At its full level of operation, VOA Monrovia contained 2 Gates transmitters at 50 kW and 6 GE transmitters at 250 kW. Once the main station was operational, the transportable station was removed and reinstalled at the large VOA station at Point Poro in the Philippines.

In August 1990, during the civil war insurrection, both ELWA Monrovia and VOA Careysburg were attacked and destroyed. Foreign staff had already been evacuated.

Some 4,000 Africans fled onto the VOA compound, hoping for protection from the murderous onslaughts. The most massive destruction at the VOA station occurred on September 17 (1990), when the station was attacked and looted, and in reality, just totally destroyed.

Meanwhile, over at the ELWA compound, many Africans there also fled onto the property as refugees seeking protection. However, insurgent militia took over the station and forced the remaining local staff to broadcast a (false) message stating that the government had been overthrown. As a result, government forces attacked the station with artillery shells.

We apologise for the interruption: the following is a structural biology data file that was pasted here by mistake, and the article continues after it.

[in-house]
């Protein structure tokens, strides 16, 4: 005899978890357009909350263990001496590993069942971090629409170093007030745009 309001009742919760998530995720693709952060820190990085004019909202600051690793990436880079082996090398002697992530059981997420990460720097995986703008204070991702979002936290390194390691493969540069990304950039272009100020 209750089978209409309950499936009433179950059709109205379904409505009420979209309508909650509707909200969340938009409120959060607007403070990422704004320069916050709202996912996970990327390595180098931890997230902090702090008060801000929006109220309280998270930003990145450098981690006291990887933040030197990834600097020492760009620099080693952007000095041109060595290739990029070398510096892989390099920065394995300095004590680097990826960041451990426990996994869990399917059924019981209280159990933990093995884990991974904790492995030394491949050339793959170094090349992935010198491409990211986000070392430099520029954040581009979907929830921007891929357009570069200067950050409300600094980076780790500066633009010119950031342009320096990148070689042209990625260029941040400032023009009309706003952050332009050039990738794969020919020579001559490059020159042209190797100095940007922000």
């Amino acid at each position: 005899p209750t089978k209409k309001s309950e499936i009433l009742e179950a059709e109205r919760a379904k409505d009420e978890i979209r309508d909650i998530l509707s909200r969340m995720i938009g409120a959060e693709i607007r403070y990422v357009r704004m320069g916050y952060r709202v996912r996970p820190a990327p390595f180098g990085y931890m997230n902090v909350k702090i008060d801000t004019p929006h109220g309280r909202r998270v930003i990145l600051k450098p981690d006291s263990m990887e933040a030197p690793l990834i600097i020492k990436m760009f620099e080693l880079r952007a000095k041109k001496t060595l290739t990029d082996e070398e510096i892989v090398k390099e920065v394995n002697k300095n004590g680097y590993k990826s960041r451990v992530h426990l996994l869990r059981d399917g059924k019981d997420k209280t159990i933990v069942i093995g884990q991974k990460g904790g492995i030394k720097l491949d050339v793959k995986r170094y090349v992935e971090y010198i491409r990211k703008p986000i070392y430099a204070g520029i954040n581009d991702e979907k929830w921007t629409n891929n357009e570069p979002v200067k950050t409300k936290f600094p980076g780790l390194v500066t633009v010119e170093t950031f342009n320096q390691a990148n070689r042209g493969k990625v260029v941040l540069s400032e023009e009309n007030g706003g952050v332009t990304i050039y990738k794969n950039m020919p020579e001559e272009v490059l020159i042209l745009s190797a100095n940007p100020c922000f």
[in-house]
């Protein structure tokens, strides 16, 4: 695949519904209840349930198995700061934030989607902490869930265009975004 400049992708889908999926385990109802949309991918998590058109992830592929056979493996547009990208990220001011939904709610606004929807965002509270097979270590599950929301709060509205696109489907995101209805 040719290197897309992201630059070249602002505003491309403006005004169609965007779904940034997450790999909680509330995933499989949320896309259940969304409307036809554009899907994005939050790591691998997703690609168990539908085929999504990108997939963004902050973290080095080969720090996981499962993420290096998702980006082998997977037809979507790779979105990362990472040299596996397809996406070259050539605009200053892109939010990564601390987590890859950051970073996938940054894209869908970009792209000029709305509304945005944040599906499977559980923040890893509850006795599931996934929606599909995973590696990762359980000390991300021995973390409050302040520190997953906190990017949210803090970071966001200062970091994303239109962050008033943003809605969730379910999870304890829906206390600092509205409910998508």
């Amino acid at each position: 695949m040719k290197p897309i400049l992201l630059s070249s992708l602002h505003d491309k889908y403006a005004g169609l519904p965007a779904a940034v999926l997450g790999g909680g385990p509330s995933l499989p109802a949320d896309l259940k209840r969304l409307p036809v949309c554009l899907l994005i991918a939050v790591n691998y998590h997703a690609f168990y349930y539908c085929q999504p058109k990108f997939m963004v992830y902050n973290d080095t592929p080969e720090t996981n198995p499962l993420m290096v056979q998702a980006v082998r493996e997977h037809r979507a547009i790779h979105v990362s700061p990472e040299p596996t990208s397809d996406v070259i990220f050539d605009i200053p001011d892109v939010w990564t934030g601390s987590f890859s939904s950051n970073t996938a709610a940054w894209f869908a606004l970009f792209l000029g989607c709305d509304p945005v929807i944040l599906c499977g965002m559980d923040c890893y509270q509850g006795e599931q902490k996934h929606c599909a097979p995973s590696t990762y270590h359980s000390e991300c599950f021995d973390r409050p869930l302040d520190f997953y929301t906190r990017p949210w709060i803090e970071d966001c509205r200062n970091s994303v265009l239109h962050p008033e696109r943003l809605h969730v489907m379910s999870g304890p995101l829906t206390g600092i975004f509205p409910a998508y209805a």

Even though ELWA was virtually totally destroyed in the 1990 insurgency, yet the station was partially rebuilt three years later with a 10 kW Collins transmitter that had been rebuilt by Armstrong Electronics in New York and that was on air at only 5 kW. Subsequently, a more than 44 year old 50 kW from the original KGEI in San Francisco was also installed at ELWA.

However, give one more year (1996), and insurgents again attacked the station, once more totally destroying it.